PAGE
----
Project fields: Economic History; Interdisciplinary Studies, Other
Program: NEH/DFG Bilateral Digital Humanities Program
Division: Digital Humanities
Total amounts: $59,327 (approved); $59,327 (awarded)
Grant period: 5/1/2015 – 4/30/2016

University of the Pacific (Stockton, CA 95211-0110)
Caroline Schroeder (Project Director, 09/25/2014 - present); Amir Zeldes (Co Project Director, 06/04/2015 - present)
HG-229371-15
KELLIA: Koptische/Coptic Electronic Language and Literature International Alliance

The Koptische/Coptic Electronic Language and Literature International Alliance (KELLIA), a partnership among leading Coptic scholars and digital humanities experts in the United States and Germany. The project would document best practices for digital Coptic initiatives and would adapt existing open-source tools for linguistic analysis and collaborative annotation. Georg-August University, Göttingen, is requesting 122,610€ from DFG.

KELLIA (the Koptische/Coptic Electronic Language and Literature International Alliance) will promote interdisciplinary collaborations across the Digital Humanities and international standards in Coptic Studies. Coptic, the last phase of the Egyptian language family, flourished in Egypt's Roman and early Islamic periods and reflects over a millennium of history of a multicultural and multilingual Near Eastern society. Coptic documents are fundamental primary sources for diverse scholarly fields, and virtually all DH research in Coptic is conducted by projects anchored in the United States or Germany. This collaboration will enable advances not only in Coptic Studies but also in other fields that use corpus linguistics methods or produce digital text editions. KELLIA will produce international standards for data curation in Coptic, tools that integrate corpus linguistics and digital philology methods, and models using shared corpora from the KELLIA partners.

Project fields: Ancient Languages; Ancient Literature; Linguistics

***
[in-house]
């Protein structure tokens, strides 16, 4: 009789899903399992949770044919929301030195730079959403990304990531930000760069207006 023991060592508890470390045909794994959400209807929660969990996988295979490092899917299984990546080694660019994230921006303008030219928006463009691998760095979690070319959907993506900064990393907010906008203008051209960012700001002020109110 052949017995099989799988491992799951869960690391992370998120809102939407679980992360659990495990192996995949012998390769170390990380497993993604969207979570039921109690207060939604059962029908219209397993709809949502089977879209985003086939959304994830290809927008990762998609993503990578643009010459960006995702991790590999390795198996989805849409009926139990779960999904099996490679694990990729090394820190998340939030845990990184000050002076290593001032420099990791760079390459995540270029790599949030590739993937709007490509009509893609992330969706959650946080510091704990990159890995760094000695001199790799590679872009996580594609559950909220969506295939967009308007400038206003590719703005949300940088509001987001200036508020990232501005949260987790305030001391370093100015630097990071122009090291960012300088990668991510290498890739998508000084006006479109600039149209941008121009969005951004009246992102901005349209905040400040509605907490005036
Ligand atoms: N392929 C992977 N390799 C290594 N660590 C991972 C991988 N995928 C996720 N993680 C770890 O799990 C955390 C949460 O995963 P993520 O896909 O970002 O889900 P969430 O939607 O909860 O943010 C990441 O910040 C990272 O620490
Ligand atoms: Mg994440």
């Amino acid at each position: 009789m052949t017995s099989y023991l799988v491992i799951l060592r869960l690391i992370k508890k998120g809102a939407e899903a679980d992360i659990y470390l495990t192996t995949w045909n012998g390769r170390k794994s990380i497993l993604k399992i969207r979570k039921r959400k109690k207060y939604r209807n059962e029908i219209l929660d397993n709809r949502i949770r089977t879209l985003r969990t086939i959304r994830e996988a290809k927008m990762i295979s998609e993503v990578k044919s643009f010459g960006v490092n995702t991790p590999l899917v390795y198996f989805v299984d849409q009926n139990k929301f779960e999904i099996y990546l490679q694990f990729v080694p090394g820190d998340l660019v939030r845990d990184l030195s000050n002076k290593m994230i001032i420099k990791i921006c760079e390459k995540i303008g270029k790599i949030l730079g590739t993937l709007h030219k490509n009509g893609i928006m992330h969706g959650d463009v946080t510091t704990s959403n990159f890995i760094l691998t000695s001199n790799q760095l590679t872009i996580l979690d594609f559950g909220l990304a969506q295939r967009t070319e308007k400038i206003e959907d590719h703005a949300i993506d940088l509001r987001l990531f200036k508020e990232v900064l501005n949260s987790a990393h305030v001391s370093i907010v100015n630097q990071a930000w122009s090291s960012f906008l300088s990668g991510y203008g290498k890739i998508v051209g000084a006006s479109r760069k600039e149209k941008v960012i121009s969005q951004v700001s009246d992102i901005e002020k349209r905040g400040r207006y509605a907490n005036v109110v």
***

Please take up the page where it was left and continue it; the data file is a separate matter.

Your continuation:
Program: NEH/DFG Bilateral Digital Humanities Program
Division: Digital Humanities
Total amounts: $192,500 (approved); $192,500 (awarded)
Grant period: 5/1/2015 – 5/31/2018

Columbia University (New York, NY 10027)
Sheldon Pollock (Project Director, 10/05/2012 - present)
HG-50041-13
SARIT: Enriching Digital Texts Collections in Indology

Search and Retrieval of Indic Texts (SARIT, a Sanskrit word for "river") proposes to create a corpus of Sanskrit texts focused on three areas: Buddhist philosophy, Vedic hermeneutics, and literary theory. TEI-conformant digital editions amounting to more than 10,000 printed pages will be integrated with two existing reference resource databases from the two partner organizations: Epistemology and Argumentation in South Asia and Tibet (EAST, University of Heidelberg) and Sanskrit Knowledge Systems on the Eve of Colonialism (SKSEC, Columbia University). The University of Heidelberg is requesting 142,000€ from DFG.

This project will produce a structured corpus of Sanskrit texts, called SARIT, which will serve as a much-needed model both for the implementation of international encoding and markup standards, and for the application of such corpora in current Indological research. We will digitize more than 10,000 pages of Sanskrit texts in three related systems of knowledge. We will develop a user interface that stands up to the intricacies of these texts, including their many internal and external references, and to the demands of researchers, including intelligent searching and collaborative annotation. We will also link this corpus to two bio-bibliographical databases, EAST (Epistemology and Argumentation in South Asia and Tibet) and SKSEC (Sanskrit Knowledge Systems on the Eve of Colonialism). SARIT's extensible architecture and the dissemination of its standards, which represent the field's best practices, will enable its integration with the larger community of Indological research.